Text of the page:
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Why study schemes instead of only affine/projective varieties, given by zeros of polynomials in the affine/projective space? I mean, what is gained by introducing the concept of schemes?

Thank you!

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If you read the introductory paragraph of en.wikipedia.org/wiki/Alexander_Grothendieck and the History and motivation section of en.wikipedia.org/wiki/Scheme_(mathematics), you'll get an idea why it is important. Probably it is mostly important to understand way some of the Weil Conjectures (en.wikipedia.org/wiki/Weil_conjectures) were proven. –  bgins Jan 16 '12 at 17:12
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The move from varieties to schemes involves at least two orthogonal generalizations: allowing nilpotents and working over something other than an algebraically closed field. These issues should probably be discussed separately. –  Qiaochu Yuan Jan 16 '12 at 17:18
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A third important generalisation is that the definition of scheme inherently allows gluing, whereas it is not at all obvious whether the result of gluing two quasi-projective varieties together is another quasi-projective variety! This is important for the piecewise construction of various moduli spaces... –  Zhen Lin Jan 16 '12 at 17:29
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A whole (little) book, The Geometry of Schemes by Eisenbud and Harris, has been written to answer your question. IMO you should try to get hold of it and read through at least its first few chapters. (I personally think this is not a good question for this site, for it more or less requires a chapter-length essay to be answered sensibly...) –  Mariano Suárez-Alvarez Jan 16 '12 at 17:44
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Besides, schemes are not necessarily defined over a field, but can be defined over arbitrary commutative rings, such that $\mathbb{Z}$ or another number ring. For example, taking the "fibers" of a curve over $\mathbb{Z}$ you can get curves over $\mathbb{F}_p$ and over $\mathbb{Q}$. This tool is extremely important for the study of elliptic curves and for arithmetic geometry. –  Andrea Jan 17 '12 at 14:35

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Edit: Edited to better organize the trichotomy noted in the comments of Qiaochu Yuan and Zhen Lin.

There are three distinct aspects of schemes that each have their own purpose:

(1) Affine schemes generalizing affine varieties by allowing nilpotent elements in the coordinate ring. When you look at families of affine varieties, sometimes the limiting space is only a scheme and not a variety. For example, consider the affine variety given by the equation $z^2 = txy$. This is a well-defined affine variety that is presented as a subvariety of $\mathbb{A}^4$. We could also view it as a family of affine subvarieties of $\mathbb{A}^3$ parameterized by $t$. However, this is only valid for $t \neq 0$. When $t = 0$, the equation becomes $z^2 = 0$. You could do two things to resolve this: (a) Eliminate the nilpotents and say that variety is $z = 0$ when $t = 0$. With this approach, you now have to check for nilpotents every time you degenerate a variety, and then remove them. And now there are very few theorems you can prove about two different varieties that occur in a family. (b) Accept that nilpotents are inevitable when trying to understand families of varieties, and allow them in your geometric theory. At the cost of additional abstraction and more technical baggage necessary, you are able to prove much more powerful theorems relating varieties in a family (for example, the constancy of the Hilbert polynomial in a flat family of subvarieties of projective space -- if you don't know what that means yet, that's okay, but it's a very important result).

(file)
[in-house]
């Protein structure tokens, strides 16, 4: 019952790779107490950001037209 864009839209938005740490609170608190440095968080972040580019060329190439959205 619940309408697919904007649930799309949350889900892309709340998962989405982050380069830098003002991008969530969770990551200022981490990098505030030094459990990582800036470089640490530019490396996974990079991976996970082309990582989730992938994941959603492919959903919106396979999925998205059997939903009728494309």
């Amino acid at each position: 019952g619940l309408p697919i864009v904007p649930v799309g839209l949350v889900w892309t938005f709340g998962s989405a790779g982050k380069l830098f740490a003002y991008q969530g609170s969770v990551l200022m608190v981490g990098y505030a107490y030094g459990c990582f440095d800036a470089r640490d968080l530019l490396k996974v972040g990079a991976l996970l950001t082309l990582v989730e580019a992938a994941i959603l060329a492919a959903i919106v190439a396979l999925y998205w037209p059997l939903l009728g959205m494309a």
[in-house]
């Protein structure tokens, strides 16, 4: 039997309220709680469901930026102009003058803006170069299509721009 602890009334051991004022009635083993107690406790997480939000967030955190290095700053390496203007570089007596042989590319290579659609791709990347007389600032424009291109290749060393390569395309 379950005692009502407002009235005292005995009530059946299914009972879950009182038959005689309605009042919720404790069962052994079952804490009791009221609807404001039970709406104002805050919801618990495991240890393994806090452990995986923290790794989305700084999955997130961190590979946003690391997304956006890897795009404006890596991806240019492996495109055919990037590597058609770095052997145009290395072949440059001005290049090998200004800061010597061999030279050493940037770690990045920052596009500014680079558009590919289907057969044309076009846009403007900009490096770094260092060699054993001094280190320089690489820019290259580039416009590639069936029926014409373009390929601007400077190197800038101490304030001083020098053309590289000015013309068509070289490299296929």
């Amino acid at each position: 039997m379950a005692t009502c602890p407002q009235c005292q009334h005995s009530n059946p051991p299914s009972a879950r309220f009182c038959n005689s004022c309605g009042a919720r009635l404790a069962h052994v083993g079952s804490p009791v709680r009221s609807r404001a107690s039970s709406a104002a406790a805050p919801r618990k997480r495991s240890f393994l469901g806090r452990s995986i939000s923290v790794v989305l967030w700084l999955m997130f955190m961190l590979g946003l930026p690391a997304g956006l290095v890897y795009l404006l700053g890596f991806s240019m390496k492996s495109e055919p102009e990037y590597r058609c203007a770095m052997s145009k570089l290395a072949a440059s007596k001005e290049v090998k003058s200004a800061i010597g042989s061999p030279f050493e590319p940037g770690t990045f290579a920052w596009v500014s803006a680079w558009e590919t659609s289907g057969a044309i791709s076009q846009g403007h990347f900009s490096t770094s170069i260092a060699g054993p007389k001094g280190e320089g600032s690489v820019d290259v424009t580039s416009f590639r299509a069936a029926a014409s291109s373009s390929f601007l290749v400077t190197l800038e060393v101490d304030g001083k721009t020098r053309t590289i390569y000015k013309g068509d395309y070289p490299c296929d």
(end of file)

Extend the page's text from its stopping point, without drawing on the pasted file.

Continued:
(2) The second reason, anticipated somewhat by Kronecker, is that replacing the coordinate ring of an affine algebraic variety with an arbitrary commutative ring yields a striking connection between algebaric goemetry and algebraic number theory. In particular, many properties $\text{Spec } \mathcal{O}_K$ relate to classical number theory invariants of $\mathcal{O}_K$, the ring of integers of an algebraic number field. For example, ramification in number fields can be interpreted as ramification of the associated geoemtric map between their spectra. You can also use this approach to study algebraic varieties over fields that are not algebraically closed.

(3) Once you accept affine schemes, a general scheme is obtained as a certain ringed space that is locally isomorphic to an affine scheme. This idea goes back to Weil, and it was introduced in algebraic geometry for the same reason that general manifolds were introduced to replace the study of embedded manifolds in Euclidean space. This allows gluing constructions, without having to check whether the resulting space is embedded in an affine or projective space. Of course, the main interest is still in studying affine and projective varieties, but the generality of schemes allows one to make many more constructions to study them.

There are a couple of really good sources to turn to learn more about this:

(1) Dieudonne's classical book, History of Algebraic Geometry

(2) Ravi Vakil's book in progress, Foundations of Algebraic Geometry

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Direct link to the book in progress Foundations of Algebraic Geometry by Ravi Vakil. –  Pierre-Yves Gaillard Jan 16 '12 at 18:28

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